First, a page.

US coin

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Possible Answers: DIME.

Last seen on: -Mirror Classic Crossword November 15 2017
Mirror Quick Crossword June 23 2017

Random information on the term “US coin”:

5.443 g (1795–1857)

plain (1794–1857)

gripped (1797)

The half cent is the smallest denomination of United States coin ever minted. It was first minted in 1793 and last minted in 1857. It was minted in five different appearances.

First authorized by the Coinage Act of 1792 on April 2, 1792, the coin was produced in the United States from 1793 to 1857. The half-cent piece was made of 100% copper and was valued at five milles, or one two-hundredth of a dollar. It was slightly smaller than a modern U.S. quarter with diameters 22 mm (1793), 23.5 mm (1794–1836) and 23 mm (1840–1857). Coinage was discontinued by the Coinage Act of February 21, 1857. They were all produced at the Philadelphia Mint.

At the time of their discontinuation, the half cent had more buying power than a dime in 2000. Based on the Consumer Price Index, the 2016 value is 14¢.


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There are several different types of half cents:

There are no mint marks on any of the coins (all minted at the Philadelphia Mint) and the edges are plain on most half cents. On the 1793 coin and a variety of the 1797 coin, it was lettered TWO HUNDRED FOR A DOLLAR and another 1797 variety had a gripped, or milled, edge.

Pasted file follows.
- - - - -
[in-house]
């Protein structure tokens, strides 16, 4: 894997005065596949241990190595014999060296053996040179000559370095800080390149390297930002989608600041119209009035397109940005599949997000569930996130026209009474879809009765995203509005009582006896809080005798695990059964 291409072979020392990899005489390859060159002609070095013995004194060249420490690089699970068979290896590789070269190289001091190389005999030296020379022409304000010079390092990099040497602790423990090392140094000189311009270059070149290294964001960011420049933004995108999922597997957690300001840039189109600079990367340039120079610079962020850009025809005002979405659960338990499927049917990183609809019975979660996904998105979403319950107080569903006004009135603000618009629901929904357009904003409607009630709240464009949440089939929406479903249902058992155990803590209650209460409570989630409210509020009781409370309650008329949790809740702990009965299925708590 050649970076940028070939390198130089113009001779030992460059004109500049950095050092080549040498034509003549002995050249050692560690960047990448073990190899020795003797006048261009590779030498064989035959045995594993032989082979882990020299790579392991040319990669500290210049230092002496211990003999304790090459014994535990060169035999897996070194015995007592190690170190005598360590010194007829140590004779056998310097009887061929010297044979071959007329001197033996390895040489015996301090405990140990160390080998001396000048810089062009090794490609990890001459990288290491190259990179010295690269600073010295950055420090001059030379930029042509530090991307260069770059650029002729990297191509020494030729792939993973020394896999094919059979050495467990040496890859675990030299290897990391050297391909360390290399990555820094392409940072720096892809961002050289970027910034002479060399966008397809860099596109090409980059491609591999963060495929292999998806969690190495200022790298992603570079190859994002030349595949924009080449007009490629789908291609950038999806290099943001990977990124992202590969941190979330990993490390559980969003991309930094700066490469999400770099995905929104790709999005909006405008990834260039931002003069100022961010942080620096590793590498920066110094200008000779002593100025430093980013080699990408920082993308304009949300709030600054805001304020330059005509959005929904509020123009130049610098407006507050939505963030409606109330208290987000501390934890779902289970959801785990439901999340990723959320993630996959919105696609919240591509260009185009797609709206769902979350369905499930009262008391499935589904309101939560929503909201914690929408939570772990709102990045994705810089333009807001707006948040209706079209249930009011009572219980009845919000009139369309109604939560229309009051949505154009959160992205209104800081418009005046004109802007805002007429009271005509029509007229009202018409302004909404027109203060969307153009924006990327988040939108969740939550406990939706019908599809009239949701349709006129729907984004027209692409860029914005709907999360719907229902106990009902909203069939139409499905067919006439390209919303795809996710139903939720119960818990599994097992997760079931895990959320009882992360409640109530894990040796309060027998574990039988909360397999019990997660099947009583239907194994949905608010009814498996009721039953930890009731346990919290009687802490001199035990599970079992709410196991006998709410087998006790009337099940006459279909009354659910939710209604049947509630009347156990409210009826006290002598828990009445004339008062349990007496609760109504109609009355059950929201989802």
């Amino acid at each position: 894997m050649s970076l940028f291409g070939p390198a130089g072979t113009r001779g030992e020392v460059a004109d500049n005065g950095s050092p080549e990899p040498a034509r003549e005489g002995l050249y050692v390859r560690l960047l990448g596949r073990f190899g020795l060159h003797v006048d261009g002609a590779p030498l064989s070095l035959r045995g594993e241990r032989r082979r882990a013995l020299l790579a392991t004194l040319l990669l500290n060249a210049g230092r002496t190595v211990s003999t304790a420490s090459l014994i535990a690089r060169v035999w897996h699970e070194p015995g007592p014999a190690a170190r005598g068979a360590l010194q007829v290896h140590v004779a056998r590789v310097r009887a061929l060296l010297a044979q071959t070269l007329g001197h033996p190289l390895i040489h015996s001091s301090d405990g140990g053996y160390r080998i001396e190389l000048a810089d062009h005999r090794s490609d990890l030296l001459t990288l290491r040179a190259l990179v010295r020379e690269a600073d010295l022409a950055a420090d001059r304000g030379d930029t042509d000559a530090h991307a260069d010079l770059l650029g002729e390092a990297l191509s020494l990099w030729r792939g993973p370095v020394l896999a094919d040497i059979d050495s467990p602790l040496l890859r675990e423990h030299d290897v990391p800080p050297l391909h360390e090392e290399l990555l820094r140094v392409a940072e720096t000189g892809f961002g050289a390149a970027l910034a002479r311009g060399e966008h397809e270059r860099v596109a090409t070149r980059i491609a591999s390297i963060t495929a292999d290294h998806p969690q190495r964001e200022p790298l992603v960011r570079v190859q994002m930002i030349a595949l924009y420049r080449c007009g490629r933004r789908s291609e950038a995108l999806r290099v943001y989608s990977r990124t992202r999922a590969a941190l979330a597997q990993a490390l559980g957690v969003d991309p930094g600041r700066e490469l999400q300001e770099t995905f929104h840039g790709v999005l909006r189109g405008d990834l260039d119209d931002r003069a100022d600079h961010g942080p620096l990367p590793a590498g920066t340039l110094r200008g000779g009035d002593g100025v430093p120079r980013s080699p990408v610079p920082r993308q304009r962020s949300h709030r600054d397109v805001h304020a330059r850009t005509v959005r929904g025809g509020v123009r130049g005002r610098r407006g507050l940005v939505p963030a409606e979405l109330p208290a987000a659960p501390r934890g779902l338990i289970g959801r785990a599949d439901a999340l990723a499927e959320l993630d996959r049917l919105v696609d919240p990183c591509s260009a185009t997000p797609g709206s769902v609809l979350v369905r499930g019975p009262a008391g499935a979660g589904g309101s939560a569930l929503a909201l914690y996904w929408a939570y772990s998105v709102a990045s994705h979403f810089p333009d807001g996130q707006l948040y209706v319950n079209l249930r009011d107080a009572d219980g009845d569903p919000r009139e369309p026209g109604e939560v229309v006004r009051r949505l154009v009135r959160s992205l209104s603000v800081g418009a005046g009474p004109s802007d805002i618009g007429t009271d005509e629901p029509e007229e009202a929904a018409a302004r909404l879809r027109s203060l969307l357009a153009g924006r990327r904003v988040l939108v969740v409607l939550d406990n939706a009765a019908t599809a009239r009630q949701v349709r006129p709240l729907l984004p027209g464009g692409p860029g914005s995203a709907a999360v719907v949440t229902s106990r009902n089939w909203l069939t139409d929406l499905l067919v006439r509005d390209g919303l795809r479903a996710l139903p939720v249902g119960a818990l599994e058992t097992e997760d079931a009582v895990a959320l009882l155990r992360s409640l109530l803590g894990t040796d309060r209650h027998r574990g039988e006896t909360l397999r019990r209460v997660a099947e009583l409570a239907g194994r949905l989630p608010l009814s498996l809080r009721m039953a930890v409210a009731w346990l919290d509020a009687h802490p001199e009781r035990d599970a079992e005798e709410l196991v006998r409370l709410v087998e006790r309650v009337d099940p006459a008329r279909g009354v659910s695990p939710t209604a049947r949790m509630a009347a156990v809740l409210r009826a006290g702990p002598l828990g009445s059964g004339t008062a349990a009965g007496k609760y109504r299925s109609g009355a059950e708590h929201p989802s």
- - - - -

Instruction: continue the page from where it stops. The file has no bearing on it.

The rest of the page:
US coin on Wikipedia

Random information on the term “DIME”:

In Canada, a dime is a coin worth ten cents. It has been the smallest Canadian coin since 1922, smaller even than the penny despite its higher face value. According to the Royal Canadian Mint, the official national term of the coin is the 10-cent piece, but in practice, the term dime predominates in English-speaking Canada. It is nearly identical in size to the American dime, but unlike its counterpart, the Canadian dime is magnetic due to a distinct metal composition: from 1968 to 1999 it was composed entirely of nickel, and since 2000 it has had a high steel content.

Currently the dime has, as with all Canadian coins, a portrait of Queen Elizabeth II on the obverse. The reverse contains a representation of the Bluenose, a famous Canadian schooner. The artist, Emmanuel Hahn, used three ships including the Bluenose as his models, so the ship design is actually a composite. The coin is produced by the Royal Canadian Mint at its facility in Winnipeg.

The word dime comes from the French word dîme, meaning “tithe” or “tenth part”, from the Latin decima [pars].

DIME on Wikipedia